4. SUMMER WISHES, WINTER DREAMS (1973)
Director: Gilbert Cates. Writer: Stewart Stern. Starring Martin Balsam, Sylvia Sydney, Tresa Hughes.
Woodward won the BAFTA, New York Film Critics Circle Award, and received her third Oscar nomination all as Best Actress for this complex psychological portrait of a depressed woman who is thrown into further grief after the sudden death of her mother. Woodward’s is an extremely interesting lead performance since she plays a woman who is at times hard to like. The character clings to a fantasy of saving her family’s farm even though that would cause her daughter and sister financial distress. A trip to Europe with her doting husband who she nevertheless doesn’t appreciate changes her attitude and helps her see her husband for the kind man he is. Woodward is particularly riveting in a scene where she has an anxiety attack on the escalator of a London subway and becomes stuck midway through on the escalator taking refuge on a bench. The scene is an interesting metaphor for the paralysis the character feels in her own life.
3. THE EFFECT OF GAMMA RAYS ON MAN-IN-THE MOON MARIGOLDS (1972)
Director: Paul Newman. Writer: Alvin Sargent. Starring Nell Potts, Roberta Wallach, David Spielberg.
Woodward once again found success in an adaptation of a play. This time it was the Pulitzer Prize winning story by Paul Zindel and Newman once again directed her in the film. Woodward plays a loud angry woman known as the town eccentric. She struggles to raise her two daughters one of whom is an introverted but highly gifted science student. (That character is played by Newman and Woodward’s real-life daughter using the pseudonym Nell Potts. Nell Newman is her birth name and she is probably familiar to people as the woman posing with Newman on his brand of salad dressings and other food which they created as a charitable foundation.) Woodward won the Cannes Film Festival Best Actress Award and a Golden Globe nomination and Newman was a nominee for Best Director at Cannes but both were surprisingly absent from the Oscar nominations list that year. The film may have been too hard to watch for some as Woodward bellows and bullies her young daughters but the film’s final scenes in which young Nell Potts’ character seems to be able to rise above her mother’s cynicism and hopelessness by stating she still loves the world and its scientific wonders is extremely moving writing and filmmaking.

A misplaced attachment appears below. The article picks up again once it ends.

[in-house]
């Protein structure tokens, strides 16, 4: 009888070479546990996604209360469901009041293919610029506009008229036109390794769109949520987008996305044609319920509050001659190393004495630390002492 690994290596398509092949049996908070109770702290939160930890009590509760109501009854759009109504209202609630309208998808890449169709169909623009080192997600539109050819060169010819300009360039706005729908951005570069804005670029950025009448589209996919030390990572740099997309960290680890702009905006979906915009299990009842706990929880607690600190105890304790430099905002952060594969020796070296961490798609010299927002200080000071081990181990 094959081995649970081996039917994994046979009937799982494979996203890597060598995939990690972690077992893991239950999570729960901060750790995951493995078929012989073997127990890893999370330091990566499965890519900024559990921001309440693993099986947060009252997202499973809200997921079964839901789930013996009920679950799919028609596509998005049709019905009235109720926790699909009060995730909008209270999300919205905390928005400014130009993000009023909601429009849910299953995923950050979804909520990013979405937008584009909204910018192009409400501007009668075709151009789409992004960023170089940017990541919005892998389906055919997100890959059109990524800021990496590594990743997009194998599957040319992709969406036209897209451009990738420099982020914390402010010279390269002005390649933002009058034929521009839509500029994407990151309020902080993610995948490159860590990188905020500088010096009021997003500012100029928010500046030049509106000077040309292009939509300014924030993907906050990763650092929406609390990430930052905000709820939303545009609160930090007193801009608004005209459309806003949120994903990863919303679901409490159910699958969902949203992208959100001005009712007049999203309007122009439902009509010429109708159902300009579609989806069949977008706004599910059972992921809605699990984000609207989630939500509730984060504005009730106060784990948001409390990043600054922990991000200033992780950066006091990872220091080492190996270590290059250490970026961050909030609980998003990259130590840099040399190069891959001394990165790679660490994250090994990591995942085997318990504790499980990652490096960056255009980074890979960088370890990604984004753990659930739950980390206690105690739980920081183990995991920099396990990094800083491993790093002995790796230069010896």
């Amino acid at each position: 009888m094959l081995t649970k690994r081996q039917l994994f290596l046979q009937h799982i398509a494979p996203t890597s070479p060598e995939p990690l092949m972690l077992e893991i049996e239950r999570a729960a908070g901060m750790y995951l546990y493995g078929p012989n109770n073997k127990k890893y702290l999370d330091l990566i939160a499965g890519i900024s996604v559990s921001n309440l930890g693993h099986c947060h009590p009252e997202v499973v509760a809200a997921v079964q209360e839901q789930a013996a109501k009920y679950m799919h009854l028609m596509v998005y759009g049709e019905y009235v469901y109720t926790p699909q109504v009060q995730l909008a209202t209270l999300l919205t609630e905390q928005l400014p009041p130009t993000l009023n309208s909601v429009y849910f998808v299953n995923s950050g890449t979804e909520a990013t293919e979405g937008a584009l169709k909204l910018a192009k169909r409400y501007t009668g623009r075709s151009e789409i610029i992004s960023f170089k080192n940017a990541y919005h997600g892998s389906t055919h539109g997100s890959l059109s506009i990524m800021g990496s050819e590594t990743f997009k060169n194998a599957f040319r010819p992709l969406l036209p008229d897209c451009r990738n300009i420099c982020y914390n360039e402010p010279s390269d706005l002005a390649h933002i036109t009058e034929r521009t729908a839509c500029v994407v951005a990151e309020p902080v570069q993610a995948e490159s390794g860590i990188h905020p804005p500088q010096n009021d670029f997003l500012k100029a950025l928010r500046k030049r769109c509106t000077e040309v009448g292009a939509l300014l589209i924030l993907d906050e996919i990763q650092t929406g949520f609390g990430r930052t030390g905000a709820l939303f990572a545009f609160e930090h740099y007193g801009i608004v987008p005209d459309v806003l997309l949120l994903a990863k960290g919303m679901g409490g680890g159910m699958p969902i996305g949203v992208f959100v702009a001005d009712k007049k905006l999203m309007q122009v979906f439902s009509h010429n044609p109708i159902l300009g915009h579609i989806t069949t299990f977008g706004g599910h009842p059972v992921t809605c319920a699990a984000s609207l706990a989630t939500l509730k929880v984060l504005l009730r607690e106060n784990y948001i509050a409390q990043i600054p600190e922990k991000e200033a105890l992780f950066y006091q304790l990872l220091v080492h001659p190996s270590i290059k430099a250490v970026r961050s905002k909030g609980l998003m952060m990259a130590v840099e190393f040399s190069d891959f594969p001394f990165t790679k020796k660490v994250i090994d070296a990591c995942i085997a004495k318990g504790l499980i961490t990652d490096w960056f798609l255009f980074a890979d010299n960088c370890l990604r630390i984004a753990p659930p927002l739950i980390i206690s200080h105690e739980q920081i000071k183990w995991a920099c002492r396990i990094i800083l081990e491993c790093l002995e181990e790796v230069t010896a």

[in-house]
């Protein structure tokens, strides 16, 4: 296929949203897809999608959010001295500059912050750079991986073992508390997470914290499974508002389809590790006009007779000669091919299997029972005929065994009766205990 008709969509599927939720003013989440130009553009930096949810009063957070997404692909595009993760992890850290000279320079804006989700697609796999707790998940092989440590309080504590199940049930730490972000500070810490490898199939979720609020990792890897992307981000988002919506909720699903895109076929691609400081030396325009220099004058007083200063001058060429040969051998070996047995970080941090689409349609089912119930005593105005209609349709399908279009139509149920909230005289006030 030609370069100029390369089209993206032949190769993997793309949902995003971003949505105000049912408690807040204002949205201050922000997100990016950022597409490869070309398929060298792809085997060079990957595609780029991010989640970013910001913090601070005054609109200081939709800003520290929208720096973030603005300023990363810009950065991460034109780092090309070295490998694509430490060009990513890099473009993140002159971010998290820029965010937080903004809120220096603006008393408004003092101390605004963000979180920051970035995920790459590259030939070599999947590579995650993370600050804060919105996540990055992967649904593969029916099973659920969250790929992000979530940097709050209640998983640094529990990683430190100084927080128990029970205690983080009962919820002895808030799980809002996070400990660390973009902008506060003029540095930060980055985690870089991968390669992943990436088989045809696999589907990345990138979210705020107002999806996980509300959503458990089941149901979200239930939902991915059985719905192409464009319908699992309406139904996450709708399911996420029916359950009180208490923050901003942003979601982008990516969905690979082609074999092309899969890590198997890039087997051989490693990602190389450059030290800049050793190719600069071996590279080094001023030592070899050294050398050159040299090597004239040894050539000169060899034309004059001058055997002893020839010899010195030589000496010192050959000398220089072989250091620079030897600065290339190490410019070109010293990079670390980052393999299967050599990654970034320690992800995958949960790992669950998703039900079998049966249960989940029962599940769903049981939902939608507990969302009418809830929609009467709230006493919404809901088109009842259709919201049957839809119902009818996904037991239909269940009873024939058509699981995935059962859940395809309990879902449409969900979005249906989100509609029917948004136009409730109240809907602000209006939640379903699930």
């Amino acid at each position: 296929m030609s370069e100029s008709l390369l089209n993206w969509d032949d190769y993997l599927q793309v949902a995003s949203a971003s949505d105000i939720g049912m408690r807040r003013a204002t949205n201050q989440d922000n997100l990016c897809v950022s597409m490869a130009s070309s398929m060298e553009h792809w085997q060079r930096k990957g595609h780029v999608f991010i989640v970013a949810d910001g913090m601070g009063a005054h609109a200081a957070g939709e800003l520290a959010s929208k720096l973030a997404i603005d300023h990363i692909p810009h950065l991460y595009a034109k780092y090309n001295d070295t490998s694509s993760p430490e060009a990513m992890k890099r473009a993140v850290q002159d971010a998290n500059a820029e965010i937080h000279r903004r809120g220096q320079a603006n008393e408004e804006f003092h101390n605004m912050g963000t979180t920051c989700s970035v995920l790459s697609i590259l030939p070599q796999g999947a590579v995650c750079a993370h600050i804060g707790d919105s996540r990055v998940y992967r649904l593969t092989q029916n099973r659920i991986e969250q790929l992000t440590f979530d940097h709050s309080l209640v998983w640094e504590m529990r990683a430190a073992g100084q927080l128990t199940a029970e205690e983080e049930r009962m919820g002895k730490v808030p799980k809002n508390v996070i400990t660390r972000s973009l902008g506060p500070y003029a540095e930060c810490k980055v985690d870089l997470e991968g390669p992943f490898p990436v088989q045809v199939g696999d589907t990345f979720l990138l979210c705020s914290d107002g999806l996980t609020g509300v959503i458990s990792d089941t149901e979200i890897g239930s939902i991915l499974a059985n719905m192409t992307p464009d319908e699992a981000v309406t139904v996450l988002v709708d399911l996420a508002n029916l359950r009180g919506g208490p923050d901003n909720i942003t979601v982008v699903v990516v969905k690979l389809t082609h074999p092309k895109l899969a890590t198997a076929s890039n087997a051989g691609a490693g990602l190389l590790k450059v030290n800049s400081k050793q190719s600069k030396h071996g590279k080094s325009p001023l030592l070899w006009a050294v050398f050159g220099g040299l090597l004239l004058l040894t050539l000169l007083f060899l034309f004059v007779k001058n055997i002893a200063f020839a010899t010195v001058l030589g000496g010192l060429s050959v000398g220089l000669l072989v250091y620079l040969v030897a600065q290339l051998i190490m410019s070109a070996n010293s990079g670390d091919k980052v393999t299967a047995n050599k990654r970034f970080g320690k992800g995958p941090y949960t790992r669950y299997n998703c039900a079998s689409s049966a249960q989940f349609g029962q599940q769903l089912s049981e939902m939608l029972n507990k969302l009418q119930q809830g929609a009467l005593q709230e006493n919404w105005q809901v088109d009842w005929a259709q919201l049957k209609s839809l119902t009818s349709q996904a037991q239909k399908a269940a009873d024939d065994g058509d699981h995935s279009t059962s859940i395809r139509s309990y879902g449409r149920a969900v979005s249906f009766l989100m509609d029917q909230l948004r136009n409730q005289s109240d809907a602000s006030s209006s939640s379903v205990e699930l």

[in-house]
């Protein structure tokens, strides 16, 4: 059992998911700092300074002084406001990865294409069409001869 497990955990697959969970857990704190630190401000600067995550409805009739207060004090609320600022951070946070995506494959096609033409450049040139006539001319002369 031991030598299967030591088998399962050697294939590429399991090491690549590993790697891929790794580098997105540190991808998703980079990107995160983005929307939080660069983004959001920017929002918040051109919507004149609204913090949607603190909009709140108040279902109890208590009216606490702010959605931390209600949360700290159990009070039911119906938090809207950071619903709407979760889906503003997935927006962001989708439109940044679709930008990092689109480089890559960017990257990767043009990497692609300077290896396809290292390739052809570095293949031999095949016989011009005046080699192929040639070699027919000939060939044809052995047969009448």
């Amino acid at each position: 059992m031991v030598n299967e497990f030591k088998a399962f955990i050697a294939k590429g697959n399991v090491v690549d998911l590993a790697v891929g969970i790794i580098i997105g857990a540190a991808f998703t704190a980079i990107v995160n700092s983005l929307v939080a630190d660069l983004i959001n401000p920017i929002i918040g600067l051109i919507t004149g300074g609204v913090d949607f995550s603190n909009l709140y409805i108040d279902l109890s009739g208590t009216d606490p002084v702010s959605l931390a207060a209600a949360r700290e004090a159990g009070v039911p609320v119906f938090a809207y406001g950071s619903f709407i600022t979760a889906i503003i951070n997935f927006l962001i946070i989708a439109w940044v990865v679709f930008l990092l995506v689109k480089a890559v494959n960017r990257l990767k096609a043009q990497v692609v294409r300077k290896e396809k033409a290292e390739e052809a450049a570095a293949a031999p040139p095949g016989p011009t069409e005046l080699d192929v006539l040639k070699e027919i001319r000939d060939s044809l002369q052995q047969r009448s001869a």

2. RACHEL, RACHEL (1968)
Director: Paul Newman. Writer: Stewart Stern. Starring Estelle Parsons, James Olson, Kate Harrington.
Woodward and Newman’s most awarded film is this 1968 drama of a lonely small-town spinster school teacher living with her mother and slowly losing hope for a better life. The film received four Oscar nominations for Best Picture, Actress (Woodward,) Supporting Actress (Estelle Parsons,) and Screenplay but Newman was not nominated for Best Director. This was considered a big snub since Newman and Woodward had each won the Golden Globe and New York Film Critics awards as Best Director and Actress. Woodward was a bit outspoken in her unhappiness at Newman’s exclusion. Her harsh words towards the Academy may explain why she wasn’t nominated a few years later for “The Effect of Gamma Rays…” and why Newman had to wait nearly another twenty years to finally win his first Oscar.
1. THE THREE FACES OF EVE (1957)
Director and writer: Nunnally Johnson. Starring David Wayne, Lee J. Cobb, Nancy Kulp.
Woodward won the Oscar as Best Actress for this her third film. The movie brought the psychiatric condition of Multiple Personality Disorder to national attention and provided a showy role for Woodward. As the title suggests she plays three distinct personalities of the same woman. One is a timid troubled woman, the second a loud fun-loving character and the third a relatively stable “normal” woman. Through hypnosis a doctor is able to uncover the childhood trauma that caused Woodward’s character to fracture into these three personalities. Interestingly Woodward would again revisit the subject of Multiple Personality Disorder when she would star opposite Sally Field in the landmark highly acclaimed television mini-series “Sybil.” This time though Woodward would play the doctor and Field would play her patient.